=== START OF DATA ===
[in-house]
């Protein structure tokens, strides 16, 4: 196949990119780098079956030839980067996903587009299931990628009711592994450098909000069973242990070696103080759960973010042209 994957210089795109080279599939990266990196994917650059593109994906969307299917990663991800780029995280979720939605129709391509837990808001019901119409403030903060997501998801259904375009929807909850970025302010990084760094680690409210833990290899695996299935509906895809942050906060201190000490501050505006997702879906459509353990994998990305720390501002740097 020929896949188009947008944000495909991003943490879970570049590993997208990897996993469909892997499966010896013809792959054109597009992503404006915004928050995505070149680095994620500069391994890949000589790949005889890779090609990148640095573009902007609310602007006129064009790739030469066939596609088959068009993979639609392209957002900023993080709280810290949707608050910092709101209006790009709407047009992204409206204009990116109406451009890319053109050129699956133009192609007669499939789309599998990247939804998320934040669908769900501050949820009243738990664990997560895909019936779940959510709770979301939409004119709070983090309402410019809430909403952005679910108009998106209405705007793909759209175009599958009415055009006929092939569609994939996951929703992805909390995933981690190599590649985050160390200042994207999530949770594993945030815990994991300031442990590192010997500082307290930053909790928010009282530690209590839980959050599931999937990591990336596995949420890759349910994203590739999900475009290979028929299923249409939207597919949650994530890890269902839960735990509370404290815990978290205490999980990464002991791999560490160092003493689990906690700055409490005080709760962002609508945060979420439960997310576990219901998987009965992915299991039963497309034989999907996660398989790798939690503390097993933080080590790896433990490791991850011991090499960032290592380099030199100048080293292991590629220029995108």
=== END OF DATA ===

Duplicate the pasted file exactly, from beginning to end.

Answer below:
[in-house]
């Protein structure tokens, strides 16, 4: 196949990119780098079956030839980067996903587009299931990628009711592994450098909000069973242990070696103080759960973010042209 994957210089795109080279599939990266990196994917650059593109994906969307299917990663991800780029995280979720939605129709391509837990808001019901119409403030903060997501998801259904375009929807909850970025302010990084760094680690409210833990290899695996299935509906895809942050906060201190000490501050505006997702879906459509353990994998990305720390501002740097 020929896949188009947008944000495909991003943490879970570049590993997208990897996993469909892997499966010896013809792959054109597009992503404006915004928050995505070149680095994620500069391994890949000589790949005889890779090609990148640095573009902007609310602007006129064009790739030469066939596609088959068009993979639609392209957002900023993080709280810290949707608050910092709101209006790009709407047009992204409206204009990116109406451009890319053109050129699956133009192609007669499939789309599998990247939804998320934040669908769900501050949820009243738990664990997560895909019936779940959510709770979301939409004119709070983090309402410019809430909403952005679910108009998106209405705007793909759209175009599958009415055009006929092939569609994939996951929703992805909390995933981690190599590649985050160390200042994207999530949770594993945030815990994991300031442990590192010997500082307290930053909790928010009282530690209590839980959050599931999937990591990336596995949420890759349910994203590739999900475009290979028929299923249409939207597919949650994530890890269902839960735990509370404290815990978290205490999980990464002991791999560490160092003493689990906690700055409490005080709760962002609508945060979420439960997310576990219901998987009965992915299991039963497309034989999907996660398989790798939690503390097993933080080590790896433990490791991850011991090499960032290592380099030199100048080293292991590629220029995108």